29 March 2017
The central Pyrenees offer not just majestic mountain views or ever-expanding ski resorts, but two pocket principalities that few Americans have ever seen, or perhaps heard of. One, Andorra, is the only Catalan-speaking nation with a seat in the UN and has a reputation in France and Spain for fine duty-free shopping. The other, the Val d’Aran, is politically a part of Spanish Catalonia—yet is separate from both Spain and Catalonia geographically and linguistically.
Andorra and Aran—separated from each other by the Noguera Pallaresa river and an impassable stretch of peaks—feature the finest skiing in the Pyrenees and a summer carpet of high mountain hikes and dark stone villages clustered around ancient churches.
Andorra is a tiny mountain kingdom—really just two valleys tucked into some of the highest parts of the Pyrenees—that has become a duty-free shopping haven because it’s right between France and Spain, yet is not part of the European Union. Gas costs about two-thirds what it does in France; a large bottle of Pastis goes for $3, perfumes are often half price, etc.
But my family and I hadn’t come here to shop. We’d come to experience the mountains and, for me, to relive a very memorable previous visit. I spent a month in Andorra with my parents in the early fifties, at a time when there were only about 6,000 people living inside the principality. While we were there, my mother slipped in a mountain stream and had a miscarriage. Since there were no hospitals, she stayed in the front room of the local doctor’s house while she recovered. Dad and I camped in the main square of the capital, which was still used as a cow pasture and, by the end of our stay, had driven to the end of every road in the country.
Now there are over 60,000 inhabitants and most of the little villages have been inundated with stores and ski chalets. Evan so, the country’s governance remains interesting. Since the 13th century it has been a co-principality, split between the Bishops of Seu d’Urgell in Spain and the Counts of Foix (now the President of France) in France. This dual rulership effectively kept either country from gobbling it up over the centuries. In 1993 the citizens voted for a parliamentary democracy, so the old rulers are now mere figureheads.
We headed straight out of the border shopping town of Pas de la Casa, up over the highest road pass in the Pyrenees (Port d’Envalira, at 7,500 feet), along the main Andorran valley, and then up a side road and through some stunning scenery over another pass down into Ordino in its little side valley. The old core of town (everything built of grey stone, as are the new chalets, at least in Ordino) tumbled down a hillside, the buildings locked together to catch the sun. We wandered the alleys and churchyards, and then drove further up the valley beyond Llorts, to where we found a fine hiking trail along a mountain stream. Just enough ups and downs and bends to keep our youthful walkers interested, but nothing too severe. All around us were sun-dappled peaks, and the incongruous sight of tobacco fields. Tobacco is grown here despite the climate, because American tobacco companies will buy the entire mediocre harvest as a trade-off for selling their own US-grown product in the local shops.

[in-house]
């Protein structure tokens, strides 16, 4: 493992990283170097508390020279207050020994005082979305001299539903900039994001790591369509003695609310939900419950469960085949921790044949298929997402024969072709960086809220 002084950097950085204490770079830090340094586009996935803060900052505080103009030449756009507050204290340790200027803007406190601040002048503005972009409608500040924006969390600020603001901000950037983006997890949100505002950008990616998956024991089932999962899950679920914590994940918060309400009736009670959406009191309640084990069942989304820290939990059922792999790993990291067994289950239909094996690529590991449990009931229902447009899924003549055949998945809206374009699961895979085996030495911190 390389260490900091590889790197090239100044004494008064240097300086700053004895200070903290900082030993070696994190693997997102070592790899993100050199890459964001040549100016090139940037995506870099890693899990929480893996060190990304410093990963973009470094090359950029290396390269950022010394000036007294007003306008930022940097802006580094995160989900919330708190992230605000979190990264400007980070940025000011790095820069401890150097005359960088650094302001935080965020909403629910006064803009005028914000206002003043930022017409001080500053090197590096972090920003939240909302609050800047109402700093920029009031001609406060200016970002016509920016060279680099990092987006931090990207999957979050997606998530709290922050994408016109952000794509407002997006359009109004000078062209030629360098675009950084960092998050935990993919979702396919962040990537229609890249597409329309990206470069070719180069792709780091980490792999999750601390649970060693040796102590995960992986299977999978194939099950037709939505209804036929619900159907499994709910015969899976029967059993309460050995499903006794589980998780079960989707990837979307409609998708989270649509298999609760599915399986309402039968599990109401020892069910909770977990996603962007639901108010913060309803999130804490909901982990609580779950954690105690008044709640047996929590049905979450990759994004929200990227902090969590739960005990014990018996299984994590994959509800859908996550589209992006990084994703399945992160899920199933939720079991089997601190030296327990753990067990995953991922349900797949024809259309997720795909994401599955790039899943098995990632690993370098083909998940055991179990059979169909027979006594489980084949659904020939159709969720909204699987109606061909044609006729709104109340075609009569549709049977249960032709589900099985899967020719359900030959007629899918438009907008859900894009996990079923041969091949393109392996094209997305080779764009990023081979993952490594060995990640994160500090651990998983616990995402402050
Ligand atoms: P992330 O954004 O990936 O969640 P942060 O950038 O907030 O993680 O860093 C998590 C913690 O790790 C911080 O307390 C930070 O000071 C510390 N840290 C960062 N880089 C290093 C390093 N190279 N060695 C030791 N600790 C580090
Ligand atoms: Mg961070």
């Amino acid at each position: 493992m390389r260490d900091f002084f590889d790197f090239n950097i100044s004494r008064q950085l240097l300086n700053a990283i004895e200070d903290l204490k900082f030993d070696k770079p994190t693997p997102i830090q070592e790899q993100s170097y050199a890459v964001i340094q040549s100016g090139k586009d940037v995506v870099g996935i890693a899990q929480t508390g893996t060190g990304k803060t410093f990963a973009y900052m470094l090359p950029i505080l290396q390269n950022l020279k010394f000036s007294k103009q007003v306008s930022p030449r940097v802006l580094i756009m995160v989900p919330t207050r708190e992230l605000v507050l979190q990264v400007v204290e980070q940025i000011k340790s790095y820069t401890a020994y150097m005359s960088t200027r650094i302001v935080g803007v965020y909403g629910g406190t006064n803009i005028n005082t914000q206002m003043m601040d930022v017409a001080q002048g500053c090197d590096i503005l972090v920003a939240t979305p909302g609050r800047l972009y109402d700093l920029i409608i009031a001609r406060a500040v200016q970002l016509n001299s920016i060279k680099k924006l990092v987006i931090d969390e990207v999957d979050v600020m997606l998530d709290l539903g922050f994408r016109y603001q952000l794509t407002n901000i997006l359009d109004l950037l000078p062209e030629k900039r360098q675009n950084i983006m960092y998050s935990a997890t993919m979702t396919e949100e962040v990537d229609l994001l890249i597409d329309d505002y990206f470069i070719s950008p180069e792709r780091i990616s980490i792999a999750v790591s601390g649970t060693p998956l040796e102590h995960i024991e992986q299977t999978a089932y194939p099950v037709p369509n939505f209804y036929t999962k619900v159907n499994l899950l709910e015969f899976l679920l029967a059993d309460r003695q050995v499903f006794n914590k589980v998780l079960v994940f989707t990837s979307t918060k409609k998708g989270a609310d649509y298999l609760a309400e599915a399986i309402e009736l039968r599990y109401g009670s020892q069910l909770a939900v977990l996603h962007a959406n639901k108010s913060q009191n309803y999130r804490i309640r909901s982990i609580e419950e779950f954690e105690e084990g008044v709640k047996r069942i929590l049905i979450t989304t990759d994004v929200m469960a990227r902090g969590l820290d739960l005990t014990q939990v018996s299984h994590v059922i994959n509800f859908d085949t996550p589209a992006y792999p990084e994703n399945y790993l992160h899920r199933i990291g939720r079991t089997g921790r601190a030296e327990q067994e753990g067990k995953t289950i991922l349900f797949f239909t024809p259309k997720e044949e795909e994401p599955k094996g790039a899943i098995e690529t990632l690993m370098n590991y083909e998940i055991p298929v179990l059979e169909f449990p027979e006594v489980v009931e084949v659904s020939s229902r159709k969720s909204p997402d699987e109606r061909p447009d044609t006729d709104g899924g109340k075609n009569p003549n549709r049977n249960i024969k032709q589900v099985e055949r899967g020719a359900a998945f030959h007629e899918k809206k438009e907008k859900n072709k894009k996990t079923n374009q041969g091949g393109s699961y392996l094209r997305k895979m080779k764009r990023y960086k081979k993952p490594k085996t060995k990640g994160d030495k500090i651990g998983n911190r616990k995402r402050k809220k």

There are enough mountain hikes to keep the hardy going for weeks. Even if you tire of the great outdoors, Ordino remains a good base of operations. Try a tour of the interior of an old Andorran noble house, the home of the Areny Plandolits (built in the 1700s, but with most furnishings from the mid-19th century), or the next door Postal Museum, with an extensive collection of stamps issued by France and Spain for Andorran service. (In another of Andorra’s anomalies, it uses dual postal services via both countries.)
For us, Ordino offered the best combination of traditional village and mountain-access point. But it’s not the only interesting spot in Andorra. While Andorra’s main activity seems to be duty-free shopping, which certainly suits some visitors, the non-commercially minded can sample other delights.
In the capital, visit the Barri Antic (the tiny old town) and its centerpiece, the Casa de la Vall, which has served as Andorra’s parliament building since 1702. Or drop over to the amazing Caldea spa complex, which looks like a futuristic cathedral. A three hour admission lets you into an enormous heated lagoon and more saunas, baths, and hydromassage than anywhere else in Europe.
In the winter, of course, there is skiing. Whether you’re a beginner or an expert, a range of slopes beckon. Pas de la Casa (on the French border) has the liveliest apres-ski nightlife, but it’s Soldeu-El Tarter that draws the biggest raves for slopes.
[Part 2: the Aran Valley (Val d’Aran) will be released next month.]
Originally published in Transitions Abroad, Mar/Apr 2004.